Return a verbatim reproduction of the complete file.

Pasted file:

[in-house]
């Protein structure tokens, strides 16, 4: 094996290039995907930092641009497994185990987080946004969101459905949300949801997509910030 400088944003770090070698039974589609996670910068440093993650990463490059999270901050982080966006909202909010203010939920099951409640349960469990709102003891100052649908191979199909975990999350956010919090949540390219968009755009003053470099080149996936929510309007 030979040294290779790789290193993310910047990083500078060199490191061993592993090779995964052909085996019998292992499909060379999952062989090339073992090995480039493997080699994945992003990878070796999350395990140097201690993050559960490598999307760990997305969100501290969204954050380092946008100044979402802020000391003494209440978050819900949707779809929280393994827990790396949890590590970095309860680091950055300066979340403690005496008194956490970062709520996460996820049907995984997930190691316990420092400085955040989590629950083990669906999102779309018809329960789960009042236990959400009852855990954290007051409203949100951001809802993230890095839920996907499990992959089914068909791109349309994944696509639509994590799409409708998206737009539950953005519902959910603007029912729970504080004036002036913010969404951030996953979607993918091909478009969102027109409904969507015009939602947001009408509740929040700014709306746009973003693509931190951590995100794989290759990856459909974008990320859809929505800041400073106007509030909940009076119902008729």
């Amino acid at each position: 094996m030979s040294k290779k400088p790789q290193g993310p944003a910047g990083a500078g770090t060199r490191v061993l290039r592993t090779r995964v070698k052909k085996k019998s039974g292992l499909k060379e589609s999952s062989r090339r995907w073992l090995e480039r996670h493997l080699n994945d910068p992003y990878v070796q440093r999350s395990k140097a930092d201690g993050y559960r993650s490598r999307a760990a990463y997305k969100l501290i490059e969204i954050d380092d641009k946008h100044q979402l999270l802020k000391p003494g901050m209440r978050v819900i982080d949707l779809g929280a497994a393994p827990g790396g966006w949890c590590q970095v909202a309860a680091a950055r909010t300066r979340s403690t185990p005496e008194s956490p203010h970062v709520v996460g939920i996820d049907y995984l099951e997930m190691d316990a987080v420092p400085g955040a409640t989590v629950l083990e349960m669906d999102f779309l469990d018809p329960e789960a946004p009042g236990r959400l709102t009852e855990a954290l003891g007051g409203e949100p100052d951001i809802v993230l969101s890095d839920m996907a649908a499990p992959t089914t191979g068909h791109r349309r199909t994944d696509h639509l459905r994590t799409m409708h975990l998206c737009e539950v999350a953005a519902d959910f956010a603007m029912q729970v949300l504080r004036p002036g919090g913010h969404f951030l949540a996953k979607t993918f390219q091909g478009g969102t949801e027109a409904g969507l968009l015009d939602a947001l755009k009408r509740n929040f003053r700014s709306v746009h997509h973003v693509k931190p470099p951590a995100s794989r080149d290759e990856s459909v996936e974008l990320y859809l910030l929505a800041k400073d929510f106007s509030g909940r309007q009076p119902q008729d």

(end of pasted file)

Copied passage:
[in-house]
């Protein structure tokens, strides 16, 4: 094996290039995907930092641009497994185990987080946004969101459905949300949801997509910030 400088944003770090070698039974589609996670910068440093993650990463490059999270901050982080966006909202909010203010939920099951409640349960469990709102003891100052649908191979199909975990999350956010919090949540390219968009755009003053470099080149996936929510309007 030979040294290779790789290193993310910047990083500078060199490191061993592993090779995964052909085996019998292992499909060379999952062989090339073992090995480039493997080699994945992003990878070796999350395990140097201690993050559960490598999307760990997305969100501290969204954050380092946008100044979402802020000391003494209440978050819900949707779809929280393994827990790396949890590590970095309860680091950055300066979340403690005496008194956490970062709520996460996820049907995984997930190691316990420092400085955040989590629950083990669906999102779309018809329960789960009042236990959400009852855990954290007051409203949100951001809802993230890095839920996907499990992959089914068909791109349309994944696509639509994590799409409708998206737009539950953005519902959910603007029912729970504080004036002036913010969404951030996953979607993918091909478009969102027109409904969507015009939602947001009408509740929040700014709306746009973003693509931190951590995100794989290759990856459909974008990320859809929505800041400073106007509030909940009076119902008729």
């Amino acid at each position: 094996m030979s040294k290779k400088p790789q290193g993310p944003a910047g990083a500078g770090t060199r490191v061993l290039r592993t090779r995964v070698k052909k085996k019998s039974g292992l499909k060379e589609s999952s062989r090339r995907w073992l090995e480039r996670h493997l080699n994945d910068p992003y990878v070796q440093r999350s395990k140097a930092d201690g993050y559960r993650s490598r999307a760990a990463y997305k969100l501290i490059e969204i954050d380092d641009k946008h100044q979402l999270l802020k000391p003494g901050m209440r978050v819900i982080d949707l779809g929280a497994a393994p827990g790396g966006w949890c590590q970095v909202a309860a680091a950055r909010t300066r979340s403690t185990p005496e008194s956490p203010h970062v709520v996460g939920i996820d049907y995984l099951e997930m190691d316990a987080v420092p400085g955040a409640t989590v629950l083990e349960m669906d999102f779309l469990d018809p329960e789960a946004p009042g236990r959400l709102t009852e855990a954290l003891g007051g409203e949100p100052d951001i809802v993230l969101s890095d839920m996907a649908a499990p992959t089914t191979g068909h791109r349309r199909t994944d696509h639509l459905r994590t799409m409708h975990l998206c737009e539950v999350a953005a519902d959910f956010a603007m029912q729970v949300l504080r004036p002036g919090g913010h969404f951030l949540a996953k979607t993918f390219q091909g478009g969102t949801e027109a409904g969507l968009l015009d939602a947001l755009k009408r509740n929040f003053r700014s709306v746009h997509h973003v693509k931190p470099p951590a995100s794989r080149d290759e990856s459909v996936e974008l990320y859809l910030l929505a800041k400073d929510f106007s509030g909940r309007q009076p119902q008729d």